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Neo4j graph database and GraphQL: A perfect match

  • Michelle Sanver

As a graph database enthusiast I often got asked the question “So, as one of our graph expert, can you answer this GraphQL question?”.

Every time I have said that a graph database is not the same as GraphQL, and that I was unable to answer the question.

Another colleague of mine, Xavier, had the same experience. So we decided to learn about GraphQL so that we could answer the questions, and because it seemed like a really cool way to write API’s.

So before we dig into this any further, a quick overview of what a graph database is and what GraphQL is:

  • A graph database is a database storing data in a graph, which is super performant when it comes to data which has relations to other data, which is a lot of our modern complex data sets.
  • GraphQL is a way to query data. A flexible API protocol that lets you query just the data that you need and get that in return. Any storage can be behind this data, GraphQL is not responsible for storage.

It was me and Emanuele on the innoday, where we decided to try out Neo4j with the GraphQL extension.

Emanuele had never tried Neo4j before, and was amazed at how easy it is to get going. GraphQL was also super easy to install. Basically what you do is:

  1. Download Neo4j desktop
  2. Go trough the very obvious setup
  3. Click “install” on the plugin GraphQL which is already listed
  4. Use “browser” to populate data
  5. Query the data with GraphQL that automatically, thanks to the plugin, has a schema for you

With this technology we aim to solve a problem that we currently have. The problem is one of our REST API’s which has a LOT of data. When a consumer queries for something that they need, they will get a lot of things that they don’t need, that another consumer may need. We end up wasting bandwidth.

How does GraphQL solve this? And where does Neo4j come in?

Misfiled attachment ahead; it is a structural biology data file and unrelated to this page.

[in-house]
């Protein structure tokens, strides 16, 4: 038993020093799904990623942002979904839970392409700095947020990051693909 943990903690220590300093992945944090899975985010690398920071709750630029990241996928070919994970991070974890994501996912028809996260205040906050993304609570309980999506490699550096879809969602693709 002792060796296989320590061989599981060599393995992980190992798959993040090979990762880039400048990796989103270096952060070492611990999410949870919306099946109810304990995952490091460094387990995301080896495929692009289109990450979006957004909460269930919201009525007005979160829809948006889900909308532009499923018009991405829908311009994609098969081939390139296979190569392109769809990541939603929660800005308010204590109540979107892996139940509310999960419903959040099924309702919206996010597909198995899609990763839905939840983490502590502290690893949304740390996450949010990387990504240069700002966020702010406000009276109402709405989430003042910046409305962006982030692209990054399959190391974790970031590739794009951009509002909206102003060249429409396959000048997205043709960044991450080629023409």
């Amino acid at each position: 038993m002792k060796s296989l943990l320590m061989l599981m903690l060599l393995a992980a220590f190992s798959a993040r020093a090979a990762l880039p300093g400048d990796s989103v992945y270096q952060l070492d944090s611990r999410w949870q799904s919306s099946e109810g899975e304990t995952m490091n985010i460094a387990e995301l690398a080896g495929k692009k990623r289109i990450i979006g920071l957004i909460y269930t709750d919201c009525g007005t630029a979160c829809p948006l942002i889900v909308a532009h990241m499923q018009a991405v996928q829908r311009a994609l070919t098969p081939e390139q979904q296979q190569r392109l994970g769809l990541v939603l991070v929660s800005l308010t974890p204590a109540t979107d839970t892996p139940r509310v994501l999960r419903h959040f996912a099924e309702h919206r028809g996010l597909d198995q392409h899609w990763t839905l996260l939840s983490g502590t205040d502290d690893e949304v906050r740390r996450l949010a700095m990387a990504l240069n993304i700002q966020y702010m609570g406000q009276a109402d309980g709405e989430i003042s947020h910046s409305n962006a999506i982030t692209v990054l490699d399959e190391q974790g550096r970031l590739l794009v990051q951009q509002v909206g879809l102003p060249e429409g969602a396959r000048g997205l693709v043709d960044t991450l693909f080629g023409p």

In GraphQL we query only for the data that we need, making a POST request. A request may look like:

{
  Product {
    title
    product_id
  }
}

If we have a graph database with a single node with the label “Product” and the properties “title” and “product_id” we would get this behaviour out of the box with the GraphQL plugin. Tada! A simple API is created, all you had to do was add the data! DONE.

This makes it very easy for the consumer to query JUST for the data that they need. They can also see the entire schema where we can write descriptions in the form of comments, so that the consumer knows what to do with it.

How does Neo4j work, and how do you add data? It is super simple! With Neo4j desktop, you click “manage” on your database and then “Open Browser”, in browser you can browse your data and execute queries in a graphical way.

You can use browser to click trough and start learning, it is also a great tool for learning and experimenting, so as for learning Neo4j I leave you with browser to try your own hands on experience. Have fun playing with it! They explain it really well.

Ok, so simple graphs are very easy to query for, but how do we query for relationships with GraphQL and Neo4j? Let’s say we have a node called “Product” again, the node does not have the “title” directly on the product, but in a node labeled “TranslatedProductProperties”. This node will have all the translated properties that the product may need. Such as the title. The relation is called “in_language”. The relation itself has a property called “language”. This is how the actual graph looks like in browser:

In GraphQL we would need a custom IDL (schema) for that to be queried nicely. Our goal would be to query it the following way, we simply give it the title and the language, and we as GraphQL don’t need to know about the actual relations:

{
  Product {
    product_id
    title(language: "de")
  }
}

A simple IDL for that could look like:

type Product {
  product_id: String
    # The title in your provided language =D
  title(language: String = "de"): String @cypher(statement: "MATCH(this)-[:in_language {language:$language}]-(pp:ProductProperties) return pp.title")
}

So here you can see that with the help of the GraphQL plugin we could make a cypher query to get whatever data we want for that field. Cypher is the query language for Neo4j.

These things together being able to get any nodes and relationships, which are already decoupled unless you choose to couple them, and the querying flexibility makes Neo4j + GraphQL an API as flexible as... Rubber? An awesome match!


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